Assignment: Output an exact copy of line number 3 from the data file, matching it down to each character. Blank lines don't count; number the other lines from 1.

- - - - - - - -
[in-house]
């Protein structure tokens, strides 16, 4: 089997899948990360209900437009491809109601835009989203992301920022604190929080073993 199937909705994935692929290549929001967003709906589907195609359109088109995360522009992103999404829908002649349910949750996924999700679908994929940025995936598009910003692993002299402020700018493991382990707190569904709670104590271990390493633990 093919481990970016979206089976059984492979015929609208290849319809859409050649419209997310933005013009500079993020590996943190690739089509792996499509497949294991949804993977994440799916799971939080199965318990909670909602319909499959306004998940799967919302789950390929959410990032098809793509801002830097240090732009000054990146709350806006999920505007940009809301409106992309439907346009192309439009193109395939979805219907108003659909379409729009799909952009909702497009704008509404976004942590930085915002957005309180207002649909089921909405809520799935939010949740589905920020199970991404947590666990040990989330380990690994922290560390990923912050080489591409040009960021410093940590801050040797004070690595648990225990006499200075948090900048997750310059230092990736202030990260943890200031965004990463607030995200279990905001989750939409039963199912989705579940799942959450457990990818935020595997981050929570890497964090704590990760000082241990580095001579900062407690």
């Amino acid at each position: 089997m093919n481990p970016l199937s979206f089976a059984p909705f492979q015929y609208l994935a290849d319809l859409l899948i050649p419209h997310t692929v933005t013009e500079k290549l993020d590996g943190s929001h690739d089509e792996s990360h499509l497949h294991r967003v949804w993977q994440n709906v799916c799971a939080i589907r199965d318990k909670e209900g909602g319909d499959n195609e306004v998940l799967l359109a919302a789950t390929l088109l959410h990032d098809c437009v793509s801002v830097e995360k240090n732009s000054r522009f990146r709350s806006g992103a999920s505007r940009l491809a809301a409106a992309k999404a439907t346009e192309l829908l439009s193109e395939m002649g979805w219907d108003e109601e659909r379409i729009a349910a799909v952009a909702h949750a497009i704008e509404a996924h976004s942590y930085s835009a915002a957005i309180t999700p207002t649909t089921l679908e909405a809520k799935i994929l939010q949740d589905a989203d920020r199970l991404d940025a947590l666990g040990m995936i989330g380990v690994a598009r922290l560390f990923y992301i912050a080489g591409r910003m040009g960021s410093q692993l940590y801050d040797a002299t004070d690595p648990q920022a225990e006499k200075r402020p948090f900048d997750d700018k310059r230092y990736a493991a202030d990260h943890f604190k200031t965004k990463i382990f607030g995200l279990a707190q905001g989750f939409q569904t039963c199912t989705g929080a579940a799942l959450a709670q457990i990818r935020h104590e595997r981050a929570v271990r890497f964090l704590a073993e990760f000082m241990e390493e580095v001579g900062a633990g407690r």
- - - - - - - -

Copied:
């Amino acid at each position: 089997m093919n481990p970016l199937s979206f089976a059984p909705f492979q015929y609208l994935a290849d319809l859409l899948i050649p419209h997310t692929v933005t013009e500079k290549l993020d590996g943190s929001h690739d089509e792996s990360h499509l497949h294991r967003v949804w993977q994440n709906v799916c799971a939080i589907r199965d318990k909670e209900g909602g319909d499959n195609e306004v998940l799967l359109a919302a789950t390929l088109l959410h990032d098809c437009v793509s801002v830097e995360k240090n732009s000054r522009f990146r709350s806006g992103a999920s505007r940009l491809a809301a409106a992309k999404a439907t346009e192309l829908l439009s193109e395939m002649g979805w219907d108003e109601e659909r379409i729009a349910a799909v952009a909702h949750a497009i704008e509404a996924h976004s942590y930085s835009a915002a957005i309180t999700p207002t649909t089921l679908e909405a809520k799935i994929l939010q949740d589905a989203d920020r199970l991404d940025a947590l666990g040990m995936i989330g380990v690994a598009r922290l560390f990923y992301i912050a080489g591409r910003m040009g960021s410093q692993l940590y801050d040797a002299t004070d690595p648990q920022a225990e006499k200075r402020p948090f900048d997750d700018k310059r230092y990736a493991a202030d990260h943890f604190k200031t965004k990463i382990f607030g995200l279990a707190q905001g989750f939409q569904t039963c199912t989705g929080a579940a799942l959450a709670q457990i990818r935020h104590e595997r981050a929570v271990r890497f964090l704590a073993e990760f000082m241990e390493e580095v001579g900062a633990g407690r």